All who sin apart from the law will also perish apart from the law, and all who sin under the law will be judged by the law.  For it is not those who hear the law who are righteous in God’s sight, but it is those who obey the law who will be declared righteous.  (Indeed, when Gentiles, who do not have the law, do by nature things required by the law, they are a law for themselves, even though they do not have the law.  They show that the requirements of the law are written on their hearts, their consciences also bearing witness, and their thoughts sometimes accusing them and at other times even defending them.)  This will take place on the day when God judges people’s secrets through Jesus Christ, as my gospel declares. 25

The confusion comes from this passage:

When you were dead in your sins and in the uncircumcision of your flesh, God made you alive with Christ. He forgave us all our sins, having canceled the charge of our legal indebtedness, which stood against us and condemned us; he has taken it away, nailing it to the cross. 26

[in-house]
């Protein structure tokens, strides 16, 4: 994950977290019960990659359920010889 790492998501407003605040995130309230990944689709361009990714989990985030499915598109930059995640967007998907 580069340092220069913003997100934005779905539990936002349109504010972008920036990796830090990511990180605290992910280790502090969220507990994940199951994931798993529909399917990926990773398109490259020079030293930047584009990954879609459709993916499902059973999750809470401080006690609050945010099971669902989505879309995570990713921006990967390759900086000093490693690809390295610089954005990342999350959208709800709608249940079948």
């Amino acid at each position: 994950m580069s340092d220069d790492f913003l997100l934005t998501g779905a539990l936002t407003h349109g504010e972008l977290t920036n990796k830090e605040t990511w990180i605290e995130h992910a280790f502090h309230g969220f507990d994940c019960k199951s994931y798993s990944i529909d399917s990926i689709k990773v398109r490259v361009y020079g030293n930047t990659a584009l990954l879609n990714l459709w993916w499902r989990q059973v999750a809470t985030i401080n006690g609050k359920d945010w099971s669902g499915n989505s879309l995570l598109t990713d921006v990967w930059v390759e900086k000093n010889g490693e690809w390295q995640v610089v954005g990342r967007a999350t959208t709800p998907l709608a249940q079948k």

It is our sins, our transgression of the law, that was nailed to the cross—not the law itself. If the law had been abolished there would be no sin because, “where there is no law there is no transgression.” 27

Section 16.9 - National Tragedy

Ezekiel’s and Jeremiah’s prophecies about Egypt were intended to teach the Jews that the Babylonian captivity was a punishment from God because the Jews had turned from God and turned to the Egyptian army and Egyptian gods for protection. Both prophets promised the Jews protection in Babylon if they submitted to God’s punishment, but warned the Jews of death if they went to Egypt for protection. The Jews were God’s chosen people, and He expected them to obey Him. When they disobeyed, they became Lo-Ammi. 28